The overall conclusion of our workshop attendees was that Web services should only be relied upon for non-critical functions in your institution. Over time we may become more comfortable with relying on third party services, but for now we need to be careful. I liken it to the development of voice communications technologies. We don’t worry about having a dial tone the next time we pick up the phone, but the recent Skype outage shows we can’t rely on the newer voice communications services. The result is that Skype is not suitable for emergency calls.
Reaching Sustainability Through Openness
In my opinion one way of moving towards more sustainable services at a sensible pace is through openness in the development of those services. That is, if a service uses open data standards, provides fully open access to all its data and its APIs and encourages users to participate in the ongoing development of the service, I, as a user, am more likely to stick with it past my initial, experimental, use. For example, I love the idea of Dopplr, but I haven’t gone past exploration because it fails to provide the data in format that is useful to my objectives (Editor’s Note: Phil Wilson pointed out that a Doppler API has recently been announced at http://dopplr.pbwiki.com/. This comment was added at the request of Ross Gardler on 6 Septmeber 2007). Conversely, just 10 hours after the announcement of a beta API for OhLoh I had integrated OhLoh data into Simal, the OSS Watch project cataloguing tool. As soon as OhLoh produces an API for submitting data I’ll ensure the flow is two way, making both projects more likely to survive.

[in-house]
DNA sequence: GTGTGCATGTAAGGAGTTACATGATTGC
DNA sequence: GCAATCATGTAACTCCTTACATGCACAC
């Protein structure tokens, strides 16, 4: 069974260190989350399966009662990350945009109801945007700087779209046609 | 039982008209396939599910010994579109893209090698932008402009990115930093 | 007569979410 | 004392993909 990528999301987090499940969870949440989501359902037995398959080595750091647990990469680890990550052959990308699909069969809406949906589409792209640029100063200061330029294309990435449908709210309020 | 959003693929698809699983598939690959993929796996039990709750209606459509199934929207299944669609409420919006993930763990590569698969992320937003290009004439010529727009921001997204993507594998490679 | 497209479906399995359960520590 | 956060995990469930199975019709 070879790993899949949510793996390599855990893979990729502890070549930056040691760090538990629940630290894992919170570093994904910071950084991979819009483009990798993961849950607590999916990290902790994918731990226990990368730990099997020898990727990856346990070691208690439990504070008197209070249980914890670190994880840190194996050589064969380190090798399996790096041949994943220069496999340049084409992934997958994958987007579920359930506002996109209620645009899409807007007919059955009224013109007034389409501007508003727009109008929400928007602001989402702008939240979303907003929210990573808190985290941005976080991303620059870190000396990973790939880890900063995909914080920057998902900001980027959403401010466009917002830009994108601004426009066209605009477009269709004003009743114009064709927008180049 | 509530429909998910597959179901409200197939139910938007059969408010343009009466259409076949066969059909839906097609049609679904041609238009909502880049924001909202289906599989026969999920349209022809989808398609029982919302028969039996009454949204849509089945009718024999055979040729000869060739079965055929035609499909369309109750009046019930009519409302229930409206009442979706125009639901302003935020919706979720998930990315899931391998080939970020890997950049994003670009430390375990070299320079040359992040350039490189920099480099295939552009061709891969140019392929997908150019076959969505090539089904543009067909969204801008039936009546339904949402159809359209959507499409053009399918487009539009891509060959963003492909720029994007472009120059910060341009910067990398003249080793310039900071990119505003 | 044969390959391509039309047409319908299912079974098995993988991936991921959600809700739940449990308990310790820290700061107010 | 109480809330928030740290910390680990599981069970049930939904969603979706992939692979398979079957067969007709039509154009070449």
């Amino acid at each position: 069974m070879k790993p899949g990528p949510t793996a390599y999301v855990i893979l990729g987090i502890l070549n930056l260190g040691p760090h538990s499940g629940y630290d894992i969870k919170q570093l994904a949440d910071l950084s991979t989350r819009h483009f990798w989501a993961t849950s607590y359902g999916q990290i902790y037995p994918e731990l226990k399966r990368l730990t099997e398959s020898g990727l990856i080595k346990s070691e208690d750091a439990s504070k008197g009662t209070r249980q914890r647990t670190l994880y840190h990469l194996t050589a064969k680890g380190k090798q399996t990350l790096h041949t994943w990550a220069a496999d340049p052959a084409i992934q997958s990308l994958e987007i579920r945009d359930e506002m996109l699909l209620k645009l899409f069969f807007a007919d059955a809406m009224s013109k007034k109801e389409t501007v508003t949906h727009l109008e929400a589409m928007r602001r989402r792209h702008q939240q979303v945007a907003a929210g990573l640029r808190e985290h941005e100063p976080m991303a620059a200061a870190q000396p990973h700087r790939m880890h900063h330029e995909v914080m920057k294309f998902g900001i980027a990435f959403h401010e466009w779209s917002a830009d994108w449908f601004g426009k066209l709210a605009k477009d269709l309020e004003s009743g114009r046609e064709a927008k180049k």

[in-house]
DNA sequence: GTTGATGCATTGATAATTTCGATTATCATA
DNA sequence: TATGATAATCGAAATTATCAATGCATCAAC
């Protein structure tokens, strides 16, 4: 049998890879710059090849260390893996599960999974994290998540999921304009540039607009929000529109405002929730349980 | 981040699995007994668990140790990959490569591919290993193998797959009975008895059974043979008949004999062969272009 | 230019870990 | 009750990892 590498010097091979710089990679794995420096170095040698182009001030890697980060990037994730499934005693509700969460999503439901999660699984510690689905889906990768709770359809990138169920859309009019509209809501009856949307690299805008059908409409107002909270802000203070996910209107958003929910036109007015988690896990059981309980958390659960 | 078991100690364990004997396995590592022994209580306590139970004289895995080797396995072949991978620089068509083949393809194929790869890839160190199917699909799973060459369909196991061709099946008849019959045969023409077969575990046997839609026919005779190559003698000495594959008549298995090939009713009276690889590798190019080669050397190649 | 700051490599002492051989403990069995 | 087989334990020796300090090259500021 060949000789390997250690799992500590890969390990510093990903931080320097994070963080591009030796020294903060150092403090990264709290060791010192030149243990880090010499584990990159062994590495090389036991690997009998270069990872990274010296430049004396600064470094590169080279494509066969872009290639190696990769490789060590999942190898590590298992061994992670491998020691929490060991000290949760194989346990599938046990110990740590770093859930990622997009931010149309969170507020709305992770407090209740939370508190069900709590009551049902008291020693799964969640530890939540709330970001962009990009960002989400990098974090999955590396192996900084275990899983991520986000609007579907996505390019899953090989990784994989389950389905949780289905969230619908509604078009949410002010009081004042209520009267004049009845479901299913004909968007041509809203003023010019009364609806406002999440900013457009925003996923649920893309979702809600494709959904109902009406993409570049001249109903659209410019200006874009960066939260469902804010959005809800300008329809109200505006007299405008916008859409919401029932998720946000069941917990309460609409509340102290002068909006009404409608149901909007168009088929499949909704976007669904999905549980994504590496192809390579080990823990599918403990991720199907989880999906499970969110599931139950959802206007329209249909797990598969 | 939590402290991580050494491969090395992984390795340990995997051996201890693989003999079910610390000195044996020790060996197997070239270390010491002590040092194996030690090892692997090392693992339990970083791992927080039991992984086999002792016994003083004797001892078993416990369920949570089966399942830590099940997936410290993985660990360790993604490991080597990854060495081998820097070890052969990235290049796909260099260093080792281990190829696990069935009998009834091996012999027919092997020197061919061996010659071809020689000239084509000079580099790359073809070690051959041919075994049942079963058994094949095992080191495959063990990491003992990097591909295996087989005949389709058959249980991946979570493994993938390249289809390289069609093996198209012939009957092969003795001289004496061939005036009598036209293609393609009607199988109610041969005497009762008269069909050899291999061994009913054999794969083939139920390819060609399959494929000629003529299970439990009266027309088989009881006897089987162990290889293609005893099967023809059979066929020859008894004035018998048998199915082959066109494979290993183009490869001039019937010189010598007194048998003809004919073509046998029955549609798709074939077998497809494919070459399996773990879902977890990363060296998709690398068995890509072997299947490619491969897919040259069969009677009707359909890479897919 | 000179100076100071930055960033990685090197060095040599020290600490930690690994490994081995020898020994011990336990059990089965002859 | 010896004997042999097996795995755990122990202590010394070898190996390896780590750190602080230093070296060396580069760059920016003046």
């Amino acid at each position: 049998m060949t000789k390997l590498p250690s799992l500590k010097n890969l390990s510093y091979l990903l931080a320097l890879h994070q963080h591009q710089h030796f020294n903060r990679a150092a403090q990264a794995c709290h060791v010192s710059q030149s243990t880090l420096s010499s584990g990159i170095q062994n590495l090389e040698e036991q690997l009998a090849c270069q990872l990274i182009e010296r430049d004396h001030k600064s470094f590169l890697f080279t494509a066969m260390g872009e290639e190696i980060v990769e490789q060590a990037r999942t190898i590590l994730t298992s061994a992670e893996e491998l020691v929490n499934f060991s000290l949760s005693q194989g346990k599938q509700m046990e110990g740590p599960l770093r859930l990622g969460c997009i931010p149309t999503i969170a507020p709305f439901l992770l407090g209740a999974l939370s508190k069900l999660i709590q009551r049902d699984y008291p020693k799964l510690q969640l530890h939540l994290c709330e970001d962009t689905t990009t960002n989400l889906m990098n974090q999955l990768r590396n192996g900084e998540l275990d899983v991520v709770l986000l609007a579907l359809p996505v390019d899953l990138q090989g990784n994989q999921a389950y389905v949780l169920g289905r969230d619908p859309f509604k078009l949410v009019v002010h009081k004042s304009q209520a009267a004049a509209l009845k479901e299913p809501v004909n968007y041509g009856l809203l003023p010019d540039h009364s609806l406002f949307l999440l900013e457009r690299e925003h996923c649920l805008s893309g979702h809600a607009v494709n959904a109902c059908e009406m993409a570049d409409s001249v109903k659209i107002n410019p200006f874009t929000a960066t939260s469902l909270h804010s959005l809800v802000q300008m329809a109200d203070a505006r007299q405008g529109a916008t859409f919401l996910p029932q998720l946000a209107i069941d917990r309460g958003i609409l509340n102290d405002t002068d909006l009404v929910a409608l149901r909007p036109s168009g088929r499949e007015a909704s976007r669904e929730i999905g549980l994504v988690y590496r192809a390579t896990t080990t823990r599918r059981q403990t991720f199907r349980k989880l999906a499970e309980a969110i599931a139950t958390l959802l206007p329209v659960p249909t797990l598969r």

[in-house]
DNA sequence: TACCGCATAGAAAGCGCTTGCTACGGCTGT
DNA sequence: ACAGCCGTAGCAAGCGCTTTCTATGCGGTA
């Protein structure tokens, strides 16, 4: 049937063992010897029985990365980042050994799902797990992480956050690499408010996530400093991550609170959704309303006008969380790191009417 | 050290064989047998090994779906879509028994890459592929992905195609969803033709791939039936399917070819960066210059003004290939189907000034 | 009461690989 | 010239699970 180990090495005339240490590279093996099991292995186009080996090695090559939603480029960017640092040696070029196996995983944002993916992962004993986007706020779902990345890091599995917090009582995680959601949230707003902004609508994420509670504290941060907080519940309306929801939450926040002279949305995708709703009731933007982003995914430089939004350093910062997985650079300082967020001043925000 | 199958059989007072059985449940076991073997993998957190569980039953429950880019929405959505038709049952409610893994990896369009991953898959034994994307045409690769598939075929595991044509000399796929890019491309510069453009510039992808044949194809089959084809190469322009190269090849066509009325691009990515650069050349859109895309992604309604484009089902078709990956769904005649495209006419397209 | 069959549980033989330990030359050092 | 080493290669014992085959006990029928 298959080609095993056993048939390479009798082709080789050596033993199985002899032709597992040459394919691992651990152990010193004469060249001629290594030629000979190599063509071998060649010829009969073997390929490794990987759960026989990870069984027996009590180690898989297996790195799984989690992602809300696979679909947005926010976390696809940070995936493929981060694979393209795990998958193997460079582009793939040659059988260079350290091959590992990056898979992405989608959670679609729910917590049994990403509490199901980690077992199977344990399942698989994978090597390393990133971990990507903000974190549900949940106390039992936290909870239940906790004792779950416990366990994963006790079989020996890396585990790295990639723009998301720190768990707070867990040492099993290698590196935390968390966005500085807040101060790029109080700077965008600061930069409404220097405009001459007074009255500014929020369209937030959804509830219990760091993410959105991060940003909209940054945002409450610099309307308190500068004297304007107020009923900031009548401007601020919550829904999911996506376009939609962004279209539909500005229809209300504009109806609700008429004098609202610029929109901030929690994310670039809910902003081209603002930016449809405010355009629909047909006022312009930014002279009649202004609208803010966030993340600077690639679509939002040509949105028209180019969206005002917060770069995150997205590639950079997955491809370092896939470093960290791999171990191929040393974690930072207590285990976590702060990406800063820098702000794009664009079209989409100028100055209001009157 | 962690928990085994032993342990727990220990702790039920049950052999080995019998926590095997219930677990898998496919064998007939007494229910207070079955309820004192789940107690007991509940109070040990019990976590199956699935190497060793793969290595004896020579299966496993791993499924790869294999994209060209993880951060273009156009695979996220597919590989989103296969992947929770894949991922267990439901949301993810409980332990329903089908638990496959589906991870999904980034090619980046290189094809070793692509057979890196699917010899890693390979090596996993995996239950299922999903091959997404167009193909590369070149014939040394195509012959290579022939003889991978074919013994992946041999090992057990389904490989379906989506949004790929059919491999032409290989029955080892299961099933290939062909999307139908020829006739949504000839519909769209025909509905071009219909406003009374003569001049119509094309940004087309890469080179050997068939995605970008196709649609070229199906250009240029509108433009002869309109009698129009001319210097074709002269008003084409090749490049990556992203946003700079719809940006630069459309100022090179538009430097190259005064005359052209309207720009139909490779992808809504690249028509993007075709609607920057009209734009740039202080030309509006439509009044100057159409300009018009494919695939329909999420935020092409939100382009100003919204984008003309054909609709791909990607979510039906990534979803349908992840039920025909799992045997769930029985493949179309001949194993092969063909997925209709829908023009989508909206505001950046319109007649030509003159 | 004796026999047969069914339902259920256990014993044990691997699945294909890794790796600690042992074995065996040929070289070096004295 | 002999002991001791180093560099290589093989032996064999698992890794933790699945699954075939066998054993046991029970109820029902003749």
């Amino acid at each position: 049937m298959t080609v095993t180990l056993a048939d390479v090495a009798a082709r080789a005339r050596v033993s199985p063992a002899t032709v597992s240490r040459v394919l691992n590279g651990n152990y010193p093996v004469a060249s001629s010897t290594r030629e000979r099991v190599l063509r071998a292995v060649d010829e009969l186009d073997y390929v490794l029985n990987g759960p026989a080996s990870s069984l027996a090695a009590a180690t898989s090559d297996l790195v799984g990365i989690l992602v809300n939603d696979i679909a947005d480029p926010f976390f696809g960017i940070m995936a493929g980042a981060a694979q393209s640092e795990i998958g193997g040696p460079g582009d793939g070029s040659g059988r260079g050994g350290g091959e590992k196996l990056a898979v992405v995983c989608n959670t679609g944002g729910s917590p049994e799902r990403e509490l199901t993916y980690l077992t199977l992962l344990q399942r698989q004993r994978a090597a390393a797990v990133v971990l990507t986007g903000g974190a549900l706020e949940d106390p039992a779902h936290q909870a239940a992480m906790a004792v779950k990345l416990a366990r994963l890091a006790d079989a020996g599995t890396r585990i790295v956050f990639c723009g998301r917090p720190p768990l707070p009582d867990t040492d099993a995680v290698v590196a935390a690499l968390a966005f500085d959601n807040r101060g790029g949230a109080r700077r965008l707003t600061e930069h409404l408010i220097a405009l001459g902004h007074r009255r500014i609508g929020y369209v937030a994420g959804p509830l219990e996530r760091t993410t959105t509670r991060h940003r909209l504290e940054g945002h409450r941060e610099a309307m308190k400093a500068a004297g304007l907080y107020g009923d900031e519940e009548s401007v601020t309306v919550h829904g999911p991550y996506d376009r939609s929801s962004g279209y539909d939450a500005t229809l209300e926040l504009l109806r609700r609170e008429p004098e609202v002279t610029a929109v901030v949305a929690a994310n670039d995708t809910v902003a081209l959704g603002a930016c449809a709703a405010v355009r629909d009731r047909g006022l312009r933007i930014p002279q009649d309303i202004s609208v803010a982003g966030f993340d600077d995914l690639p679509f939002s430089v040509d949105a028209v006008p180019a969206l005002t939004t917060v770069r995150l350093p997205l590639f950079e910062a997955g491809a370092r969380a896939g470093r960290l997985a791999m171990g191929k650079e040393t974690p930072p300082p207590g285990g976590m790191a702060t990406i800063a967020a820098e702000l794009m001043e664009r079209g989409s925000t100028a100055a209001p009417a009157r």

However, openness should not stop at the data and the APIs. I need to ensure that the service remains aligned with my strategic objectives. I want to be able to contribute directly to the flexibility and sustainability of the service in ways that suit my needs. This is where Oh Loh falls down, it is not open source and so my contribution options are limited.